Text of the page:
Starring: Macon Blair, Devin Ratray, Amy Hargreaves, Kevin Kolack, Eve Plumb
Directed by: Jeremy Saulnier
Synopsis: A mysterious outsider’s quiet life is turned upside down when he returns to his childhood home to carry out an act of vengeance. Proving himself an amateur assassin, he winds up in a brutal fight to protect his estranged family.
Blue Ruin is one of those rare success stories that the film industry throws up every so often. Part self financed, part Kickstarter crowd funded, Blue Ruin puts most of it’s big budget competitors in the ‘revenge thriller’ genre to shame. And it does so by not following the usual conventions of that genre.
Macon Blair plays Dwight, a bedraggled looking guy who takes to using other people’s baths when they aren’t home, looking for food in rubbish tips and sleeping in his car (the blue ruin of the title). It becomes apparent that something bad happened in Dwight’s past when a police officer tells him that a certain inmate is due to be released soon. It turns out that Dwight is of the understanding that the inmate being released killed his parents. And he wants revenge. This leads to a pretty bloody confrontation and Dwight running for his life whilst trying to save that of his sister and her kids.
The clever thing about Blue Ruin is that the revenge plays out early on. The film is actually about what happens once you have your revenge. The notion that it all stops once you do what you need to do is nonsense. It just means some one else wants revenge. The other great strength of Blue Ruin is the fact that Macon Blair as Dwight is as ordinary as you and me, He is quiet and scared and meek. He is someone we can root for and believe in, as it is quite possible that we would do exactly the same as he in that situation. He bumbles along making mistakes as we all would if we suddenly decided we were assassins. It’s one thing telling yourself you are one, and another to actually pull the trigger.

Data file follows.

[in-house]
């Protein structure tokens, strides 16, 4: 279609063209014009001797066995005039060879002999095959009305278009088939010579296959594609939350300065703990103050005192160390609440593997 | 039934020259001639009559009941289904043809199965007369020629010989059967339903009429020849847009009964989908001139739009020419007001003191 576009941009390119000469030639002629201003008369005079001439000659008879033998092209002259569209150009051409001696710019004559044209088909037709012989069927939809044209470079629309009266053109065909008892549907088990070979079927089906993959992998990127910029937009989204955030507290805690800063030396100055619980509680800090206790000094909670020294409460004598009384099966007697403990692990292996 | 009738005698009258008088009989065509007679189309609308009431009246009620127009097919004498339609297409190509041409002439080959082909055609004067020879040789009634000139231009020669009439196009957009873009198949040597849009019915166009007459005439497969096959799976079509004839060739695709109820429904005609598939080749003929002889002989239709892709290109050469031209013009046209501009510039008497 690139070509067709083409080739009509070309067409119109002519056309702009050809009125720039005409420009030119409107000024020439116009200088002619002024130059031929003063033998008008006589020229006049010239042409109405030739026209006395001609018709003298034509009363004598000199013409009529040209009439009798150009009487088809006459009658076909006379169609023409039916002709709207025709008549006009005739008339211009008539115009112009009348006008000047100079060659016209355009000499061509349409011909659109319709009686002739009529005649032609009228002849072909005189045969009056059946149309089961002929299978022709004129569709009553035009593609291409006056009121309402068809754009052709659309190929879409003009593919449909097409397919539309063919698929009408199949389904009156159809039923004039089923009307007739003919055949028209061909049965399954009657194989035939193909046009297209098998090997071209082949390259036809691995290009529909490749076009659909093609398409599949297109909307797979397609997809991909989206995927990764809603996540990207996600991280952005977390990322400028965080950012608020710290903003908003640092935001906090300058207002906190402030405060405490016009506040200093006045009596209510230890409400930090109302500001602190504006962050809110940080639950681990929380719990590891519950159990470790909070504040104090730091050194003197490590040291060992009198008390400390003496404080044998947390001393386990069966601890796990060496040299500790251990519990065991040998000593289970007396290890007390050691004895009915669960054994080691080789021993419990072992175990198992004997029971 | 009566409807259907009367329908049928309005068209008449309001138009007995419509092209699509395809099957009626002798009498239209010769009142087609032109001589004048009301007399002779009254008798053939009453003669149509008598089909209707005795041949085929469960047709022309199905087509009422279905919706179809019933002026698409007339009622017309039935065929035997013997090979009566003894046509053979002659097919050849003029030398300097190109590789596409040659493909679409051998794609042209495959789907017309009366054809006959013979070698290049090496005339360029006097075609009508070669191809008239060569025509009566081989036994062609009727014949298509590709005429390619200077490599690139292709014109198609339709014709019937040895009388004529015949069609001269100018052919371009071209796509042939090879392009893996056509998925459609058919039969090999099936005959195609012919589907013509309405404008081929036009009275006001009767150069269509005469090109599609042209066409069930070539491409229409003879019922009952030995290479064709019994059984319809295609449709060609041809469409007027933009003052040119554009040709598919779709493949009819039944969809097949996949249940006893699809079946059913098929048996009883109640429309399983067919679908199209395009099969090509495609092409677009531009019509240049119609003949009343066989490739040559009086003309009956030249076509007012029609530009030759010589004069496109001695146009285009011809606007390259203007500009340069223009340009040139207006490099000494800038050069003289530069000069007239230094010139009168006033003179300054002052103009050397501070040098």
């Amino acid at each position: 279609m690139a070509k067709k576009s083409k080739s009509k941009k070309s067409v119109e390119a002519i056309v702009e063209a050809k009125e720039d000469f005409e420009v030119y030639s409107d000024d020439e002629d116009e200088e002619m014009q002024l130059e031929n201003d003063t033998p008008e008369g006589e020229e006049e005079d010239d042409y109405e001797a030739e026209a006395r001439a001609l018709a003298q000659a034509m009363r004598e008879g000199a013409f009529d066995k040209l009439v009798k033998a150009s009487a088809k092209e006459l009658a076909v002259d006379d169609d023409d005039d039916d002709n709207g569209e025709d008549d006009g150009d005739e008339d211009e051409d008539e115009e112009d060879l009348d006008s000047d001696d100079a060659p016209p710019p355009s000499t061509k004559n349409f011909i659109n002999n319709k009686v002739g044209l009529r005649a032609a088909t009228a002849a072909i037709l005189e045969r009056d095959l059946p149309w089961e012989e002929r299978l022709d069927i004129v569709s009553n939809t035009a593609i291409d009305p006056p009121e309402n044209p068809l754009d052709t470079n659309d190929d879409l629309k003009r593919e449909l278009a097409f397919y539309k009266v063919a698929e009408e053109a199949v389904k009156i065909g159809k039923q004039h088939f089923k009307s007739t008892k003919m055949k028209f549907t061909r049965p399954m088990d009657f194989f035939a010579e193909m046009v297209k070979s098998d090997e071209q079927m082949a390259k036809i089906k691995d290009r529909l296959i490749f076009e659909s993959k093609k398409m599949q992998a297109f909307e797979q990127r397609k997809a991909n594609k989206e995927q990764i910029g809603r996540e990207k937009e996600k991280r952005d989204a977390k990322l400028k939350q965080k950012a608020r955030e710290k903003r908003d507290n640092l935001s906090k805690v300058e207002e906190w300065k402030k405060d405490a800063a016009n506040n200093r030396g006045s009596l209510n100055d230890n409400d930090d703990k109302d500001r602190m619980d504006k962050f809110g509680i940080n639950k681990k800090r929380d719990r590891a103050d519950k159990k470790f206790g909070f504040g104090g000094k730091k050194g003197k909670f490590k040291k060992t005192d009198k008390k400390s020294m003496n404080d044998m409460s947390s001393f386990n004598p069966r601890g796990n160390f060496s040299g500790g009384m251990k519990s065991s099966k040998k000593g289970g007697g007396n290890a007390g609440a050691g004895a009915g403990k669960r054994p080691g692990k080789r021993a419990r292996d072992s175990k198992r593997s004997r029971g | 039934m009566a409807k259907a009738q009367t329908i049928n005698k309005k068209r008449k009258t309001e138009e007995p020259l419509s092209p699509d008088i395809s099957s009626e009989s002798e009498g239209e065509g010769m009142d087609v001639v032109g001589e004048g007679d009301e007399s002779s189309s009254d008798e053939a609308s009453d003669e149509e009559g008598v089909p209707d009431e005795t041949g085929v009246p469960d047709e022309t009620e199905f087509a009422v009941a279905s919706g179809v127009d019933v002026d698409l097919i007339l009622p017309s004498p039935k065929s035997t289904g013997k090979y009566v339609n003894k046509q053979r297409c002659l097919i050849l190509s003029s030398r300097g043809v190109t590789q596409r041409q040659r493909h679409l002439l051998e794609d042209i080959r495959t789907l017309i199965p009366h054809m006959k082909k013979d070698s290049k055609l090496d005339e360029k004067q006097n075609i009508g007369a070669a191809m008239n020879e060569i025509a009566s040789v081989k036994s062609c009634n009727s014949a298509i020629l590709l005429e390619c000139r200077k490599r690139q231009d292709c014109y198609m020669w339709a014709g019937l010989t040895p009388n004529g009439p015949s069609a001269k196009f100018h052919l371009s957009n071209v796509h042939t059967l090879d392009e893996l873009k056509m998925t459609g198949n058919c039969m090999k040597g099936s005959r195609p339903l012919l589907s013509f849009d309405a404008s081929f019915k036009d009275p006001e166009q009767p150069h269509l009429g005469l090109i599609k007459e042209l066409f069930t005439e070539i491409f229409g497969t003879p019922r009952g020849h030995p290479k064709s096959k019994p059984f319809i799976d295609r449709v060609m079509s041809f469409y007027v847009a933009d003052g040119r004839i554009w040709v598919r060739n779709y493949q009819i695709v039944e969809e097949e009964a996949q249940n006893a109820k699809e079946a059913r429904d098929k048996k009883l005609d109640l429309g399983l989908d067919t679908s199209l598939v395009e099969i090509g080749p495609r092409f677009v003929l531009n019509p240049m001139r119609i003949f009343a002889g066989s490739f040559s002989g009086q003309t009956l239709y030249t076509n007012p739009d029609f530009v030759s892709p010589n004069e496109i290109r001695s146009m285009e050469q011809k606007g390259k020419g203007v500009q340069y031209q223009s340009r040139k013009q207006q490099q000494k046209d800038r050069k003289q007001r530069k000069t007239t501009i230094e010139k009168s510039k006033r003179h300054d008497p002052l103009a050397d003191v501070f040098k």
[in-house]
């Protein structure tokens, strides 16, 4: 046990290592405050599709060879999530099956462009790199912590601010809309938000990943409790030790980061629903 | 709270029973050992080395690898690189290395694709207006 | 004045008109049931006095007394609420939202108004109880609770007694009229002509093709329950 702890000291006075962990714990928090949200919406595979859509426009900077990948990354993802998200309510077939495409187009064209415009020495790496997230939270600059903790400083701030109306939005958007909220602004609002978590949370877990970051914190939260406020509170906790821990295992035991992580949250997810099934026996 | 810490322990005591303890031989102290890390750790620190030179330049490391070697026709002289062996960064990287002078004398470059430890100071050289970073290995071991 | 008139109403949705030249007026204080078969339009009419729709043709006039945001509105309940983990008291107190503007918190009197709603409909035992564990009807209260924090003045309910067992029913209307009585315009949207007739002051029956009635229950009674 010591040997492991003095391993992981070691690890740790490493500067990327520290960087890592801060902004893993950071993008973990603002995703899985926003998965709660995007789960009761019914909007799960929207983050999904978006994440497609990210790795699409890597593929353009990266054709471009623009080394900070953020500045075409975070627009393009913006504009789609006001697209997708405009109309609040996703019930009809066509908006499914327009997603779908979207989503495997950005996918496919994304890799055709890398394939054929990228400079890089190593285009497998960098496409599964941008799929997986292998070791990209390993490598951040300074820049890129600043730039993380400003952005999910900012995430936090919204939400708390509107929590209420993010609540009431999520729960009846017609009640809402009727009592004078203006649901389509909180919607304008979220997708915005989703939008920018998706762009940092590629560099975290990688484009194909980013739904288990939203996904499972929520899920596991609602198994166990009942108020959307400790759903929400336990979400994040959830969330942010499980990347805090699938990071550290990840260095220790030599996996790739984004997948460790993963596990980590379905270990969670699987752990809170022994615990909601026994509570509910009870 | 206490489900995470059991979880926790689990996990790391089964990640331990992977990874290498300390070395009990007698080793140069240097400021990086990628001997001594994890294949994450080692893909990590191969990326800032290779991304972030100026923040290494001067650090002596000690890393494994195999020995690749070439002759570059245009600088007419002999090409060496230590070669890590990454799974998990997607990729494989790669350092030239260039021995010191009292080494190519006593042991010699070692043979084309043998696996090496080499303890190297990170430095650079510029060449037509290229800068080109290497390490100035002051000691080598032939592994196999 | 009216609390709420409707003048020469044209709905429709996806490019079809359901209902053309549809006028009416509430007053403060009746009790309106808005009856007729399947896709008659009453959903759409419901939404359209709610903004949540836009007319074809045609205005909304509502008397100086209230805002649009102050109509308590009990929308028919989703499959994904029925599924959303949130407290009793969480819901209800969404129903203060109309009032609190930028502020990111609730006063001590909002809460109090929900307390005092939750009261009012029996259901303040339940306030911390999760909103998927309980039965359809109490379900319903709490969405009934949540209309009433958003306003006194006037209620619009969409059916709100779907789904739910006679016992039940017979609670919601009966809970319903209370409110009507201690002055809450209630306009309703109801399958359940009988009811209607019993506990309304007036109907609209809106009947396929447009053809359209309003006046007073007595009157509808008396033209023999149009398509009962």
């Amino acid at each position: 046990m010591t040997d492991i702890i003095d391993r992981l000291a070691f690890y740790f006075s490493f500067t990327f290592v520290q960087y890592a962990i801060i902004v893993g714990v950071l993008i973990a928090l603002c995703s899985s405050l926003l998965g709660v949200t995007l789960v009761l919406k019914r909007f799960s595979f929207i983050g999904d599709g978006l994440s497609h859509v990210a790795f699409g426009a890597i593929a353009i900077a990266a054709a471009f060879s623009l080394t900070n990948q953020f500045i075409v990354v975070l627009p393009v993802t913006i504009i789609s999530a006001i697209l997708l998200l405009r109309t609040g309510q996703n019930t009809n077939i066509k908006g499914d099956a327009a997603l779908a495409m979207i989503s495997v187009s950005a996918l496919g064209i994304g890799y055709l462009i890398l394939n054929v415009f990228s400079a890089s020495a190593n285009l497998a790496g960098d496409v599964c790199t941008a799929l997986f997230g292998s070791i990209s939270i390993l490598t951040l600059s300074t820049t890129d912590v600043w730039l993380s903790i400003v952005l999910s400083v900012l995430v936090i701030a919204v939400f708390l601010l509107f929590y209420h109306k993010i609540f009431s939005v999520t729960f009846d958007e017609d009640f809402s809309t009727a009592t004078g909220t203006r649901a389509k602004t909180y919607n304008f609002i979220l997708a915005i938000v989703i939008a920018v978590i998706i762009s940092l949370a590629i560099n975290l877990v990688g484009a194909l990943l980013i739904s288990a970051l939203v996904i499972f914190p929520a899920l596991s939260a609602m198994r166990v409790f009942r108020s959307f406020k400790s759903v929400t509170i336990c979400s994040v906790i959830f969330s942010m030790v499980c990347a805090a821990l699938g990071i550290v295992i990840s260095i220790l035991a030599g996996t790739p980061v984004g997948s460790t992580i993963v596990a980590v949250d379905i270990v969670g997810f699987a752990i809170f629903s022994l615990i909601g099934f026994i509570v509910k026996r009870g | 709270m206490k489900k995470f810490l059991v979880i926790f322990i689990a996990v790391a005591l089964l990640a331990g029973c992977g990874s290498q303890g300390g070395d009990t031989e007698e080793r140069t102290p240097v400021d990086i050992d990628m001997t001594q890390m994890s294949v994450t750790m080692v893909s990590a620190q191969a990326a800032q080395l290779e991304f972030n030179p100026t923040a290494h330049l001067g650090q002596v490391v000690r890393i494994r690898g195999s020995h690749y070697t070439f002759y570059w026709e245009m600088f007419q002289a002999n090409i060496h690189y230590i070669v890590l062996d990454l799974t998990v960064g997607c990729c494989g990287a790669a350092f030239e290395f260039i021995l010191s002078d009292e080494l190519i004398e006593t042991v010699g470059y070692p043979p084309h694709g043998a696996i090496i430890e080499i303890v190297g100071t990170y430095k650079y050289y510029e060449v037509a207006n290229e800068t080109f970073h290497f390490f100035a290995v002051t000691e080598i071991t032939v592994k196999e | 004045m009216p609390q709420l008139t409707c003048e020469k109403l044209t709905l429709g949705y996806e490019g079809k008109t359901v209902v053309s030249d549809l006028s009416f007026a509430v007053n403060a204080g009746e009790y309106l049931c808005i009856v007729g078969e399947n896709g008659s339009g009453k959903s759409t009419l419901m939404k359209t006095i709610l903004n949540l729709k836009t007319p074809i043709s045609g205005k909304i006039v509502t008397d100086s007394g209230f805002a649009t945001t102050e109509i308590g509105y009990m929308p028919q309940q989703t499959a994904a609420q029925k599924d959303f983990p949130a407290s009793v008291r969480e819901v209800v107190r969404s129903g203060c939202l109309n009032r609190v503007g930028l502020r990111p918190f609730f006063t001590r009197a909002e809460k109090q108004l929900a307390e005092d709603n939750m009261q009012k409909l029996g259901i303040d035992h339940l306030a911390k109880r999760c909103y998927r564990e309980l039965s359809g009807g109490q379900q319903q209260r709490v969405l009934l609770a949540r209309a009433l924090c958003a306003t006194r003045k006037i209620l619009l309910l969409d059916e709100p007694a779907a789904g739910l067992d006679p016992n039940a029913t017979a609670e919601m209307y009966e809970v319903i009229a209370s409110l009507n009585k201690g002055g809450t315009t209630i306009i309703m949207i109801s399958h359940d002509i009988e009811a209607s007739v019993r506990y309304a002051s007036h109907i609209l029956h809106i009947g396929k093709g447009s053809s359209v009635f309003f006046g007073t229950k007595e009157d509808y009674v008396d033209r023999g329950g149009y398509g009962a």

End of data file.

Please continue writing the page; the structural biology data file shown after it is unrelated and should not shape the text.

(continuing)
The film reminded me of some other flicks in certain places. The most obvious would be “No Country For Old Men”, with out hero on the run. Whether it intended to or not, it pays a nice homage to the Coen’s classic when Dwight has to painfully remove an arrow head lodged in his leg, thus making your mind wander back to Javier Bardem doing likewise in the aforementioned. The other film that it reminded me of, in that at times there is barely a word spoken, and there is also some pretty visceral violence, is “Drive”.
Macon Blair is terrific Dwight. Wide eyed and scared. There are many revenge thrillers out there and usually we are supposed to believe that the likes of Gerard Butler are the average Joe family man in trouble. Then they turn all Rambo suddenly and you lose that belief straight away. The best thing Macon Blair does is keep you believing until the very end.
I can’t think of a weak point to Blue Ruin really. Maybe the film never fully lives up to it’s amazing opening twenty minutes. But that would still be a small complaint because the movie is still a triumph even after the beginning. It also looks like it is getting the publicity and press that it deserves as well, meaning hopefully we will see more of director Jeremy Saulnier and his childhood pal Macon Blair again. And maybe they won’t need Kickstarter funding next time.
You can check out my interview with Blue Ruin star Macon Blair here.
<p><a href=”http://vimeo.com/87091571″>BLUE-RUIN – trailer</a> from <a href=”http://vimeo.com/user2694101″>Memento Films International</a> on <a href=”https://vimeo.com”>Vimeo</a>.</p>